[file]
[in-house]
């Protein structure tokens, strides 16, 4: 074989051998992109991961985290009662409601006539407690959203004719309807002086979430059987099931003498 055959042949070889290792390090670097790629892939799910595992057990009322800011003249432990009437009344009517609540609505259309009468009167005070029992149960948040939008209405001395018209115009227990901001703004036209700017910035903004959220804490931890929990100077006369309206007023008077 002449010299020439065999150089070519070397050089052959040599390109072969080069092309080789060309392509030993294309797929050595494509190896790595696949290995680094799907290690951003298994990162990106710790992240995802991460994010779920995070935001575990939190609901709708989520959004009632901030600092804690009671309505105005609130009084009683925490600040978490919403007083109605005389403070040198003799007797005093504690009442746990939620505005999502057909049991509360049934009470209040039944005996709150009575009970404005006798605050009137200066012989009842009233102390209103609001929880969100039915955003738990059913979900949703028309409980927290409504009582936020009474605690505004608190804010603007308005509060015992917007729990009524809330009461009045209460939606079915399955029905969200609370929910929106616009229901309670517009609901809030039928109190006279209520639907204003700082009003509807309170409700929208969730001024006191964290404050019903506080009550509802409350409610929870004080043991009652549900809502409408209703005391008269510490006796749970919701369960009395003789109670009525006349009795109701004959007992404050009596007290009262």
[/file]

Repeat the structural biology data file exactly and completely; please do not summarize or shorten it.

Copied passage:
[in-house]
């Protein structure tokens, strides 16, 4: 074989051998992109991961985290009662409601006539407690959203004719309807002086979430059987099931003498 055959042949070889290792390090670097790629892939799910595992057990009322800011003249432990009437009344009517609540609505259309009468009167005070029992149960948040939008209405001395018209115009227990901001703004036209700017910035903004959220804490931890929990100077006369309206007023008077 002449010299020439065999150089070519070397050089052959040599390109072969080069092309080789060309392509030993294309797929050595494509190896790595696949290995680094799907290690951003298994990162990106710790992240995802991460994010779920995070935001575990939190609901709708989520959004009632901030600092804690009671309505105005609130009084009683925490600040978490919403007083109605005389403070040198003799007797005093504690009442746990939620505005999502057909049991509360049934009470209040039944005996709150009575009970404005006798605050009137200066012989009842009233102390209103609001929880969100039915955003738990059913979900949703028309409980927290409504009582936020009474605690505004608190804010603007308005509060015992917007729990009524809330009461009045209460939606079915399955029905969200609370929910929106616009229901309670517009609901809030039928109190006279209520639907204003700082009003509807309170409700929208969730001024006191964290404050019903506080009550509802409350409610929870004080043991009652549900809502409408209703005391008269510490006796749970919701369960009395003789109670009525006349009795109701004959007992404050009596007290009262």